Special thanks to the Microsoft Corporation for permission to use following biographical information from Microsoft® Encarta '97:
Jan Vermeer was a Dutch painter who excelled in portraying comfortable interior scenes that are composed with mathematical clarity and suffused with cool, silvery light.
Vermeer, also called Jan van der Meer van Delft, was born in Delft and baptized on October 31, 1632. After serving a 6-year apprenticeship, part of it probably under the Dutch painter Carel Fabritius, he was admitted in 1653 to the guild of Saint Luke of Delft as a master painter. An important member of the guild, he served four terms on its board of governors and appears to have been well known to his contemporaries. He made a modest living as an art dealer rather than as a painter.
Only 35 of Vermeer's canvases have survived, and none appears to have been sold. Their small number is the result of Vermeer's deliberate, methodical work habits, comparatively short life, and the disappearance of many of his paintings during the period of obscurity following his death in Delft on December 15, 1675.
With a few exceptions, including some landscapes, street scenes, and portraits, Vermeer painted sunlit domestic interiors in which one or two figures are shown engaged in reading, writing, or playing musical instruments. These objectively observed, precisely executed genre paintings of 17th-century Dutch life are characterized by a geometrical sense of order.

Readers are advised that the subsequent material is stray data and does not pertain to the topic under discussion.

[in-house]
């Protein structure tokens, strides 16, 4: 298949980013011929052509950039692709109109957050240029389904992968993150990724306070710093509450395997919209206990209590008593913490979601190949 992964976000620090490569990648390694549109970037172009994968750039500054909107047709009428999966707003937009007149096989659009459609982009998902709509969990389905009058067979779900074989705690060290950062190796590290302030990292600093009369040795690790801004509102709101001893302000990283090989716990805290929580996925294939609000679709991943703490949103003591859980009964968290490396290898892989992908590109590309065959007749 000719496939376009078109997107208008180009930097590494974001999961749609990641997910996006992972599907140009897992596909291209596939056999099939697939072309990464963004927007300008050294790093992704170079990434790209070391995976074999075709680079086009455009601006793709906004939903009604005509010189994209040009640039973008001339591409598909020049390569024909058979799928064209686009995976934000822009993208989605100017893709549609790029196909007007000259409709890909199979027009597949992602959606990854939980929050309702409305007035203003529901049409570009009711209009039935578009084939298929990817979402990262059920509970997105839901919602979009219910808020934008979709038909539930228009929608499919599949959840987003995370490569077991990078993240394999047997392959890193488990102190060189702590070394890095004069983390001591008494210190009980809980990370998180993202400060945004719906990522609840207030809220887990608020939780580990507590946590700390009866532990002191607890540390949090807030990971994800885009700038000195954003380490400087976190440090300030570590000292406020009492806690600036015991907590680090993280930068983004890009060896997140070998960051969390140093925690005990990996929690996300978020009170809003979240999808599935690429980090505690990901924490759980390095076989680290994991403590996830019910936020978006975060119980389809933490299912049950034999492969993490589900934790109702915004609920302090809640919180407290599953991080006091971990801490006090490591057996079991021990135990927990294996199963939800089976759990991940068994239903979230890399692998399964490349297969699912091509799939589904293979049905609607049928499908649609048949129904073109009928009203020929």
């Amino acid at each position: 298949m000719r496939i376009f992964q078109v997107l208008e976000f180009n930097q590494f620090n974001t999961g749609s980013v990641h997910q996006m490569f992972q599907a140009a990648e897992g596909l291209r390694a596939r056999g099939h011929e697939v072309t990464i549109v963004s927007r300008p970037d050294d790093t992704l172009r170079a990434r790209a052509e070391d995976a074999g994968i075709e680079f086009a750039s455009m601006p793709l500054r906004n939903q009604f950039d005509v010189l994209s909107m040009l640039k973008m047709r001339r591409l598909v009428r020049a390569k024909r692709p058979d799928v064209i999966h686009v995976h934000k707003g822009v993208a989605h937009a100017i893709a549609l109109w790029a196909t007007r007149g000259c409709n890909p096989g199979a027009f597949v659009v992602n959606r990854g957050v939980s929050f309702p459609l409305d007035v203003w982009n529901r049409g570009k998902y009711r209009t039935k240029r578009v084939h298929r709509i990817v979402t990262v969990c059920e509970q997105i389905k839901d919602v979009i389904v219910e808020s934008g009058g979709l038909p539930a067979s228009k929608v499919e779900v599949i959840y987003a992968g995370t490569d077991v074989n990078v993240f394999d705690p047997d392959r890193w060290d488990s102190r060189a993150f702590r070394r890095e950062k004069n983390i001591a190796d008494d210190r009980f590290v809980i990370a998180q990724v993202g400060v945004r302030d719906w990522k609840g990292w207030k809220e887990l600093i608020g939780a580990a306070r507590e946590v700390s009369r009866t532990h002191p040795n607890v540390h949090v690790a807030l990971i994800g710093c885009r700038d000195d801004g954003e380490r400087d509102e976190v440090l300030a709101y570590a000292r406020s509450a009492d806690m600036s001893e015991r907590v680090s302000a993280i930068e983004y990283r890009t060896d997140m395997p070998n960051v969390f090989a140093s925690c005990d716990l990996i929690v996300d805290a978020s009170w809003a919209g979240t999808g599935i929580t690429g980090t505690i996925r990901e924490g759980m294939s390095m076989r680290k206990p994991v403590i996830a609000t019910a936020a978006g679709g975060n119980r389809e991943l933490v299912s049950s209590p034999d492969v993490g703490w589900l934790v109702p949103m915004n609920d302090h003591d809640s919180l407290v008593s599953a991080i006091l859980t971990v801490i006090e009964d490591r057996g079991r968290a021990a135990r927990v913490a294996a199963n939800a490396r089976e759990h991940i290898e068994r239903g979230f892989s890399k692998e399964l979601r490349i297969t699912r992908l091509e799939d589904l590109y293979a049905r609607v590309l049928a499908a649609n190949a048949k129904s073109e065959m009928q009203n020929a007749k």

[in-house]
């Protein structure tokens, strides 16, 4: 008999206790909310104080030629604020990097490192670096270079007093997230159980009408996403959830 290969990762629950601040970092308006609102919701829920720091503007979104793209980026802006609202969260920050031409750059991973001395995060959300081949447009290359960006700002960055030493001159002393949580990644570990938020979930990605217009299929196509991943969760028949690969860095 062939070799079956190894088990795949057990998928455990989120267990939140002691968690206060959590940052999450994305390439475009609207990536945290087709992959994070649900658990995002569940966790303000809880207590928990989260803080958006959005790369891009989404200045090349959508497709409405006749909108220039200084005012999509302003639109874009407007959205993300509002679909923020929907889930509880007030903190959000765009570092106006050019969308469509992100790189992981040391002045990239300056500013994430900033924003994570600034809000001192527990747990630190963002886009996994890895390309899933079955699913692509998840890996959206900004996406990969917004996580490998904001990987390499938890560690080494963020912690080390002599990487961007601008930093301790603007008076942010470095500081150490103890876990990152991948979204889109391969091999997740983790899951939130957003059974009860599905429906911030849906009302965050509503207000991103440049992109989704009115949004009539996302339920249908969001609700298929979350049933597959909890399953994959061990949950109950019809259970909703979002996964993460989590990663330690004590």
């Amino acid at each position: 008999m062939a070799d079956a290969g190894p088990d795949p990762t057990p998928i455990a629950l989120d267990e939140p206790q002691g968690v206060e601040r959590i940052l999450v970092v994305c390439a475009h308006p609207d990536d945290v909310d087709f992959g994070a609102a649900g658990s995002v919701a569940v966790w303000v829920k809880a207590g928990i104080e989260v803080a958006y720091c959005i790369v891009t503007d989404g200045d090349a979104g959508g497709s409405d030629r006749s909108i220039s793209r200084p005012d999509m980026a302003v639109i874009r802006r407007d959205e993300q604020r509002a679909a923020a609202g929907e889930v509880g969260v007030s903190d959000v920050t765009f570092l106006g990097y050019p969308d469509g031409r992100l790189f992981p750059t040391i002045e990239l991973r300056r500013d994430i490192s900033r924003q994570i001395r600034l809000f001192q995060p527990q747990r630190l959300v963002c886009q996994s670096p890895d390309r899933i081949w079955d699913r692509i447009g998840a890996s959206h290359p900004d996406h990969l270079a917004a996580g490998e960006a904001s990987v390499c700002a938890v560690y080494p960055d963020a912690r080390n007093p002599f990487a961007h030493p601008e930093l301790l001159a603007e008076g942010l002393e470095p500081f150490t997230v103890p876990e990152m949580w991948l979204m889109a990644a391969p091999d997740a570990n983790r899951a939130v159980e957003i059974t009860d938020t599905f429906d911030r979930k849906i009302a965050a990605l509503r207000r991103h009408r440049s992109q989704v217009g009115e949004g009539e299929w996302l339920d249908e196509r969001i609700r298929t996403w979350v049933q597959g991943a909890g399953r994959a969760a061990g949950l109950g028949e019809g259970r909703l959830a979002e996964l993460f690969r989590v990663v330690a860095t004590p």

Vermeer was a master of composition and in the representation of space. He arranged tonal values and perspective over the foreground, into the middleground, and farther into the distance in such works as Girl Asleep at a Table (circa 1656, Metropolitan Museum of Art, New York City). In Maidservant Pouring Milk (1660, Rijksmuseum, Amsterdam), Woman with a Water Jug (1663, Metropolitan Museum), View of Delft (circa 1660, Mauritshuis, The Hague), and other works, he recorded the effects of light with a subtlety, delicacy, and purity of color that probably never have been surpassed. Among his paintings are Soldier and Laughing Girl (1657, Frick Collection, New York City), and Girl with a Red Hat (1667, National Gallery of Art, Washington, D.C.).
Vermeer was forgotten after his death and not rediscovered until the late 19th century. His reputation steadily increased thereafter. He is today considered one of the greatest Dutch painters. His work was forged for a time and sold to the Germans during World War II.